A New York Times Health blog post from mid-October says that compulsive gambling is on the rise. According to Dr. Timothy Fong, an addiction expert that NYT interviewed, “for about 2 percent of the population, they have this psychiatric disorder called gambling addiction that can severely impact their lives in permanently harmful ways.”
UCLA has a gambling studies program, of which Dr. Fong helped develop, that looks at treating compulsive gambling. Their program does research on problem gambling and offers free treatment for people that struggle with a gambling addiction.
The website also has an amazing timeline that chronicles the progression of gambling addiction in California. Here are a few interesting lines from the timeline:
As noted in the last part of the UCLA gambling addiction timeline, in 2003, the state of California’s Department of Alcohol and Drug Programs created an entire branch devoted to gambling addiction or what is referred to as “problem gambling”.
The National Council on Problem Gambling describes the term "Problem Gambling" as including, but is not limited to, “the condition known as "Pathological", or "Compulsive" Gambling, a progressive addiction characterized by increasing preoccupation with gambling, a need to bet more money more frequently, restlessness or irritability when attempting to stop, "chasing" losses, and loss of control manifested by continuation of the gambling behavior in spite of mounting, serious, negative consequences.”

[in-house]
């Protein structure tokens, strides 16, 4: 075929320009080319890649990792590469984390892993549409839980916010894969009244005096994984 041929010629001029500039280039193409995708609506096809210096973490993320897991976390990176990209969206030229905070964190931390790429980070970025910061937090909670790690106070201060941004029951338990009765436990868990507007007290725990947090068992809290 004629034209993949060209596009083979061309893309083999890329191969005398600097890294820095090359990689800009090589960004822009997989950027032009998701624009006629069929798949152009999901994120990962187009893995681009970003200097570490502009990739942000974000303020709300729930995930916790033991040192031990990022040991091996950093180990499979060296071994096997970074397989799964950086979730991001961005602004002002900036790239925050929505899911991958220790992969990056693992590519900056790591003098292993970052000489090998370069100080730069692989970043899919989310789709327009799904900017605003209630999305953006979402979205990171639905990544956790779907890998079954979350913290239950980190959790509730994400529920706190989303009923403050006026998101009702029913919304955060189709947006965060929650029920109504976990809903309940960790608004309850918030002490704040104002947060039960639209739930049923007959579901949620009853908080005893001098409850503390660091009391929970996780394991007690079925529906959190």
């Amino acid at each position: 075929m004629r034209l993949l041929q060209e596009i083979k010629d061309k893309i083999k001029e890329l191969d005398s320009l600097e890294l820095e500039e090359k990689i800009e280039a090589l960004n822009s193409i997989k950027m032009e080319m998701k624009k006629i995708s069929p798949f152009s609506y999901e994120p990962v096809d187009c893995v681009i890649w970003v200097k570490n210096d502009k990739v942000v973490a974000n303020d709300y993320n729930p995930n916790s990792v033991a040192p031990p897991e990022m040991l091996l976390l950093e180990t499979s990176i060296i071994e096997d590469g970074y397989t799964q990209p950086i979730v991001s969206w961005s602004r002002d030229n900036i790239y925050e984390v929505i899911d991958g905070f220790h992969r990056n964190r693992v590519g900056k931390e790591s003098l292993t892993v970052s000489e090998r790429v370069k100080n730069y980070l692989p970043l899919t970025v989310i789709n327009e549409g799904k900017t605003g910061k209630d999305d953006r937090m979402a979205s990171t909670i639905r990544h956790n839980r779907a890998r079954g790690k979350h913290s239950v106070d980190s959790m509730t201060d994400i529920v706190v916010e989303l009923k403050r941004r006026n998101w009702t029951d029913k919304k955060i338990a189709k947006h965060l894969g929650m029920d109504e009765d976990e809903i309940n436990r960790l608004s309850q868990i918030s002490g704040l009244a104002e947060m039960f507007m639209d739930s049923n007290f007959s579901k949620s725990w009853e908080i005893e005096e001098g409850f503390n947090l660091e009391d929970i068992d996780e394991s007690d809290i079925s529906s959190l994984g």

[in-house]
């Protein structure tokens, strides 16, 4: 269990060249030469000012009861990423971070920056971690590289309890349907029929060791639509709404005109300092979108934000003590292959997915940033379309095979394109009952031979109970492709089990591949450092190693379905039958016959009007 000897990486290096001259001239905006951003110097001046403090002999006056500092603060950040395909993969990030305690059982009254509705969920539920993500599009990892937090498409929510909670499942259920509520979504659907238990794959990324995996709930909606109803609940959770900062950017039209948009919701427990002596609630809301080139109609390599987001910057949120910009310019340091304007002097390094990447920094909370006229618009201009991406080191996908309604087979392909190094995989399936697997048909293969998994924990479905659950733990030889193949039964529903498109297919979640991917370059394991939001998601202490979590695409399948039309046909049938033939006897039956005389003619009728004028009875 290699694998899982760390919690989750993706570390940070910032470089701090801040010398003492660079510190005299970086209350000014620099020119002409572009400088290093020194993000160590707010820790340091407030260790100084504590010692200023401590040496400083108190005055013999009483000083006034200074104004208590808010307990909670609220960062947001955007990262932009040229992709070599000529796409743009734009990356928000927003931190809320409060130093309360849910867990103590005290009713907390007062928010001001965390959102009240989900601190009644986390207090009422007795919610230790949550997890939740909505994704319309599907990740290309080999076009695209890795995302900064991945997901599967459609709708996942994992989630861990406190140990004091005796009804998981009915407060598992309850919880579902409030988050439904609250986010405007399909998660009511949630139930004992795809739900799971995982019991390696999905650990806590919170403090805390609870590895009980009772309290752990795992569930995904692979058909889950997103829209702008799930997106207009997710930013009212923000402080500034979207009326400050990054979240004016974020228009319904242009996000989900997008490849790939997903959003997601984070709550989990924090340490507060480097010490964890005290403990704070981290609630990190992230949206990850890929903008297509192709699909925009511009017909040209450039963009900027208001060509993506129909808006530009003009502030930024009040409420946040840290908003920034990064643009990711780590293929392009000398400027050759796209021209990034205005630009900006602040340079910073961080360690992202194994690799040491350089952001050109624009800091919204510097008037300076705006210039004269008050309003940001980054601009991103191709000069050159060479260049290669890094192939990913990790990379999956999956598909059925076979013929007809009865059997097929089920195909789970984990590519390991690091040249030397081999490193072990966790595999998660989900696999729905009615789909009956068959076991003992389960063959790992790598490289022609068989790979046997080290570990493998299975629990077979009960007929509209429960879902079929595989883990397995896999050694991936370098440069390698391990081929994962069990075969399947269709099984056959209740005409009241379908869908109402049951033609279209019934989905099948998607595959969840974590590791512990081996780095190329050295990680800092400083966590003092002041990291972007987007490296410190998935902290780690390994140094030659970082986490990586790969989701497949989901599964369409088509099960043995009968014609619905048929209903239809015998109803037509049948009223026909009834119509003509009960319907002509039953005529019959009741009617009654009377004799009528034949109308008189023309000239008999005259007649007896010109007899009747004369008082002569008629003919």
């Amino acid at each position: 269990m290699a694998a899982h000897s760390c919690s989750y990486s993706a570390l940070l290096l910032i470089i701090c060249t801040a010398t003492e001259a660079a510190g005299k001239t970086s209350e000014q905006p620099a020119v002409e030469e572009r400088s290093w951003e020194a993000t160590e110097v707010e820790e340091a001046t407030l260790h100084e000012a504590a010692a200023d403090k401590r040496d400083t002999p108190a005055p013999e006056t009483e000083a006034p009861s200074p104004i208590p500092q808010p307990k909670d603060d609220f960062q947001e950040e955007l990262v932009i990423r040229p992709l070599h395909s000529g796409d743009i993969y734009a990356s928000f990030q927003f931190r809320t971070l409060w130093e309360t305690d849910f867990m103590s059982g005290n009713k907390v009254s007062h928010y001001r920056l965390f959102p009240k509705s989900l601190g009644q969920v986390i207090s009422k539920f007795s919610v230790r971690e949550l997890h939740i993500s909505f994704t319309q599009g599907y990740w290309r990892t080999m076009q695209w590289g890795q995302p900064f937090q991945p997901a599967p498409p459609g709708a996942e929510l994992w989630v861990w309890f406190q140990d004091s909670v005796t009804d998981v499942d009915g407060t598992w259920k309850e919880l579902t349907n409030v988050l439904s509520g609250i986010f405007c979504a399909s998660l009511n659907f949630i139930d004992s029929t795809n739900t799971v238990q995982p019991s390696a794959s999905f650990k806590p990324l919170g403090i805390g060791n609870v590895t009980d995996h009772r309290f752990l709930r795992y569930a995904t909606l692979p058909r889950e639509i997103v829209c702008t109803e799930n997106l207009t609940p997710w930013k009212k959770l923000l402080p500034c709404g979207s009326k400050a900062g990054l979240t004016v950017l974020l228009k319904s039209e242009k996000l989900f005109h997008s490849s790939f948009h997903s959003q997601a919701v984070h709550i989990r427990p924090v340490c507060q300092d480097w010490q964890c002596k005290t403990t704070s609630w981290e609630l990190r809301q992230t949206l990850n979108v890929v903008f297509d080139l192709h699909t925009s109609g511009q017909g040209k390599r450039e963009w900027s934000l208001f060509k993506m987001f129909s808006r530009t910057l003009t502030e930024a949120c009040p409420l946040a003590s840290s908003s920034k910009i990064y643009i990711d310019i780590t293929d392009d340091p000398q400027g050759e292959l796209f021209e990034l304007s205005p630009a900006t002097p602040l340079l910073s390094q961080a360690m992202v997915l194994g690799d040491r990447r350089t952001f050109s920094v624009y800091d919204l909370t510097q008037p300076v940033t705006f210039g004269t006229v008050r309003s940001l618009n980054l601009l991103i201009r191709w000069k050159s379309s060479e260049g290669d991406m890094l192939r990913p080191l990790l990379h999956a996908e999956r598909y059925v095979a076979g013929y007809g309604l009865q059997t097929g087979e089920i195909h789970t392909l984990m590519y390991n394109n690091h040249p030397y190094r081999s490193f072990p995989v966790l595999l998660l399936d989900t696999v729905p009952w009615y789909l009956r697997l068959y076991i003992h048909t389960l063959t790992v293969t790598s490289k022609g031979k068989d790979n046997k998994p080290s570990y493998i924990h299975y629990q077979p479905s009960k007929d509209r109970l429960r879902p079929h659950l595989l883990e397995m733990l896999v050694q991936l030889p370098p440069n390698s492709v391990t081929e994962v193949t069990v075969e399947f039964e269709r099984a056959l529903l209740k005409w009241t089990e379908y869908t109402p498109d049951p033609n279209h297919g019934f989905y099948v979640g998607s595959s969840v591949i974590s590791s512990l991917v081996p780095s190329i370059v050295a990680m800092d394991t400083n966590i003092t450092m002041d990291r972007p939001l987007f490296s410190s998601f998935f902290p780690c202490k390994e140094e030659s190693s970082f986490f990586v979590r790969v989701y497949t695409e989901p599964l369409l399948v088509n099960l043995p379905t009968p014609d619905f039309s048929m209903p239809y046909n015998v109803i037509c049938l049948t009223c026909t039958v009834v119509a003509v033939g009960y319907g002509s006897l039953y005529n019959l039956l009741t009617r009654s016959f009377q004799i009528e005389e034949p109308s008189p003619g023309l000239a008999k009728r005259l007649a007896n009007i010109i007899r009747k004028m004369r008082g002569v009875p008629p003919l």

As you can see above, this definition fits with the definition of drug addiction in terms of a person “compulsively seeking and using, despite harmful consequences.” One of the biggest “harmful consequences” that gambling addiction causes is financial hardship. However, gambling addiction is not because of financial troubles.
The NCPG notes that, “Problem gambling is an emotional problem that has financial consequences. If you pay all of a problem gambler's debts, the person will still be a problem gambler. The real problem is that they have an uncontrollable obsession with gambling.”
Gambling addiction is often hard to detect because many of the signs and symptoms are not as apparent as drug addiction or alcoholism. According to California’s department website, there are several indicators that a person may have a gambling addiction.
*The three symptoms listed below are taken from the California Department of Alcohol and Drug Problems website.
1. NEVER A GOOD TIME TO STOP
Problem gamblers believe there are only three possible outcomes for each gambling session:
- WIN- I’m hot so let’s see how much we can win tonight.
- LOSE- Just a few good hands and I can get it all back.
- BREAK EVEN- No serious gambler ever plays to break even.
Notice that none of the three outcomes listed mention entertainment, having a good time, or setting self-imposed limits.
2. MOST PROBLEM GAMBLERS WILL PLAY FOR AS LONG AS THEY CAN AND FOR EVERYTHING THEY HAVE.
"Chasing", in reference to gambling, means continuing to gamble in an effort to win back money already lost. No thought is given to the "fun of gambling". Instead, "chasing" signals a desperate attempt by all problem gamblers, new and old, to win at all cost.
3. THE BIG WIN
Most members of Gambler’s Anonymous can readily recall an “early big win” in their gambling careers. Normal gamblers recognize that the chance of winning a large jackpot is part of what makes gambling so much fun. Problem gamblers, on the other hand, are misled by unrealistic thinking, certain in their belief that big wins will come to them again, easily and often.
Researchers cannot predict with certainty who will become problem gamblers. Most agree, however, that the “early big win” is a commonality of nearly all abnormal gambling.
If you think you may have a problem with gambling, take this “Gambler’s Self-Assessment” quiz.